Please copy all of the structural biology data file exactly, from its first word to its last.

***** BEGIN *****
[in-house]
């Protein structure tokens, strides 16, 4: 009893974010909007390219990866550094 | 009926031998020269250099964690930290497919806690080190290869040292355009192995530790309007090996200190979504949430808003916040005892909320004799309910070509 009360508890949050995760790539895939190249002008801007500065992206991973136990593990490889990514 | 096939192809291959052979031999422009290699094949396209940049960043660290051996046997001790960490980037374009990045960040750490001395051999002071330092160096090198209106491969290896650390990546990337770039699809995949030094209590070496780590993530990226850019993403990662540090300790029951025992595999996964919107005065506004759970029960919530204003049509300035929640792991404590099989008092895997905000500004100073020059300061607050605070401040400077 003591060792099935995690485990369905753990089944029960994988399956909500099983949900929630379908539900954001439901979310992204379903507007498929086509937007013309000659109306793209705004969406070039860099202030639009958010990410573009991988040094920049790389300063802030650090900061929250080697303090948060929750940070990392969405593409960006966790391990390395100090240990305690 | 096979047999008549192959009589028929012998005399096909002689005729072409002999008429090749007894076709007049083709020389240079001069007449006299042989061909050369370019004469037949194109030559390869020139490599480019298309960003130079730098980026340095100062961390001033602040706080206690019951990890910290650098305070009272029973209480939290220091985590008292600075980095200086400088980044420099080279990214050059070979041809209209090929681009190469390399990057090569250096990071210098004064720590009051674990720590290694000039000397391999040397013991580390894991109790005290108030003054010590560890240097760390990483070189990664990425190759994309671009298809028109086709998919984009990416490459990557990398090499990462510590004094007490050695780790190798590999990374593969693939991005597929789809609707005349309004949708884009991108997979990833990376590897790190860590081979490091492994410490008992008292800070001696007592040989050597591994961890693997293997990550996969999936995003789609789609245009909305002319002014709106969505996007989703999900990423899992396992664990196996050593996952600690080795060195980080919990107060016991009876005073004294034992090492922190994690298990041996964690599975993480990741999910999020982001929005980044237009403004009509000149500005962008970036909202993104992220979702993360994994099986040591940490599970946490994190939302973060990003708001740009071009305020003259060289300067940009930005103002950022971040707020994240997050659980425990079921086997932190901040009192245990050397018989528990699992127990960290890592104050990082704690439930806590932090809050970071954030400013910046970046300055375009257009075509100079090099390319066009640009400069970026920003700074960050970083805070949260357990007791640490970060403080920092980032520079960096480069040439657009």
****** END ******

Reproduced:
[in-house]
């Protein structure tokens, strides 16, 4: 009893974010909007390219990866550094 | 009926031998020269250099964690930290497919806690080190290869040292355009192995530790309007090996200190979504949430808003916040005892909320004799309910070509 009360508890949050995760790539895939190249002008801007500065992206991973136990593990490889990514 | 096939192809291959052979031999422009290699094949396209940049960043660290051996046997001790960490980037374009990045960040750490001395051999002071330092160096090198209106491969290896650390990546990337770039699809995949030094209590070496780590993530990226850019993403990662540090300790029951025992595999996964919107005065506004759970029960919530204003049509300035929640792991404590099989008092895997905000500004100073020059300061607050605070401040400077 003591060792099935995690485990369905753990089944029960994988399956909500099983949900929630379908539900954001439901979310992204379903507007498929086509937007013309000659109306793209705004969406070039860099202030639009958010990410573009991988040094920049790389300063802030650090900061929250080697303090948060929750940070990392969405593409960006966790391990390395100090240990305690 | 096979047999008549192959009589028929012998005399096909002689005729072409002999008429090749007894076709007049083709020389240079001069007449006299042989061909050369370019004469037949194109030559390869020139490599480019298309960003130079730098980026340095100062961390001033602040706080206690019951990890910290650098305070009272029973209480939290220091985590008292600075980095200086400088980044420099080279990214050059070979041809209209090929681009190469390399990057090569250096990071210098004064720590009051674990720590290694000039000397391999040397013991580390894991109790005290108030003054010590560890240097760390990483070189990664990425190759994309671009298809028109086709998919984009990416490459990557990398090499990462510590004094007490050695780790190798590999990374593969693939991005597929789809609707005349309004949708884009991108997979990833990376590897790190860590081979490091492994410490008992008292800070001696007592040989050597591994961890693997293997990550996969999936995003789609789609245009909305002319002014709106969505996007989703999900990423899992396992664990196996050593996952600690080795060195980080919990107060016991009876005073004294034992090492922190994690298990041996964690599975993480990741999910999020982001929005980044237009403004009509000149500005962008970036909202993104992220979702993360994994099986040591940490599970946490994190939302973060990003708001740009071009305020003259060289300067940009930005103002950022971040707020994240997050659980425990079921086997932190901040009192245990050397018989528990699992127990960290890592104050990082704690439930806590932090809050970071954030400013910046970046300055375009257009075509100079090099390319066009640009400069970026920003700074960050970083805070949260357990007791640490970060403080920092980032520079960096480069040439657009």